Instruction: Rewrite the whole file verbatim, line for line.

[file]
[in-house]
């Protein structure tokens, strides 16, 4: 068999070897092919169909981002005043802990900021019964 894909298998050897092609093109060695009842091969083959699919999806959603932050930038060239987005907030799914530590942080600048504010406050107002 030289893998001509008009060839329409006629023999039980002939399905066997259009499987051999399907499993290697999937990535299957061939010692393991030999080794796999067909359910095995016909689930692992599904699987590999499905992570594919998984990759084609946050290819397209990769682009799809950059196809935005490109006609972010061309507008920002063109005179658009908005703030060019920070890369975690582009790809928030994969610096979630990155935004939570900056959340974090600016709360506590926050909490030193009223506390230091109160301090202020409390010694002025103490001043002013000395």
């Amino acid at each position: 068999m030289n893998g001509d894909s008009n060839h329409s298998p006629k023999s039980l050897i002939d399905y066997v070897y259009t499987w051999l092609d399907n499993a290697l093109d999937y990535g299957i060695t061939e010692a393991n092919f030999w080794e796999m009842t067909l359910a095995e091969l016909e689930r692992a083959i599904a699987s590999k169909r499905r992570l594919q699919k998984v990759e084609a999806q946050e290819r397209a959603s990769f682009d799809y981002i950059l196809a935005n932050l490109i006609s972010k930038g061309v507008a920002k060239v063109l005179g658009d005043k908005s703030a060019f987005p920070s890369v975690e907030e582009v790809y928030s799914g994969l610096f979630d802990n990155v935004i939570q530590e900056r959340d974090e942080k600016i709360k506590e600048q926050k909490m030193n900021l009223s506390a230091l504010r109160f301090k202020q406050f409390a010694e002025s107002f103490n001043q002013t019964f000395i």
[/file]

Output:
[in-house]
């Protein structure tokens, strides 16, 4: 068999070897092919169909981002005043802990900021019964 894909298998050897092609093109060695009842091969083959699919999806959603932050930038060239987005907030799914530590942080600048504010406050107002 030289893998001509008009060839329409006629023999039980002939399905066997259009499987051999399907499993290697999937990535299957061939010692393991030999080794796999067909359910095995016909689930692992599904699987590999499905992570594919998984990759084609946050290819397209990769682009799809950059196809935005490109006609972010061309507008920002063109005179658009908005703030060019920070890369975690582009790809928030994969610096979630990155935004939570900056959340974090600016709360506590926050909490030193009223506390230091109160301090202020409390010694002025103490001043002013000395």
């Amino acid at each position: 068999m030289n893998g001509d894909s008009n060839h329409s298998p006629k023999s039980l050897i002939d399905y066997v070897y259009t499987w051999l092609d399907n499993a290697l093109d999937y990535g299957i060695t061939e010692a393991n092919f030999w080794e796999m009842t067909l359910a095995e091969l016909e689930r692992a083959i599904a699987s590999k169909r499905r992570l594919q699919k998984v990759e084609a999806q946050e290819r397209a959603s990769f682009d799809y981002i950059l196809a935005n932050l490109i006609s972010k930038g061309v507008a920002k060239v063109l005179g658009d005043k908005s703030a060019f987005p920070s890369v975690e907030e582009v790809y928030s799914g994969l610096f979630d802990n990155v935004i939570q530590e900056r959340d974090e942080k600016i709360k506590e600048q926050k909490m030193n900021l009223s506390a230091l504010r109160f301090k202020q406050f409390a010694e002025s107002f103490n001043q002013t019964f000395i």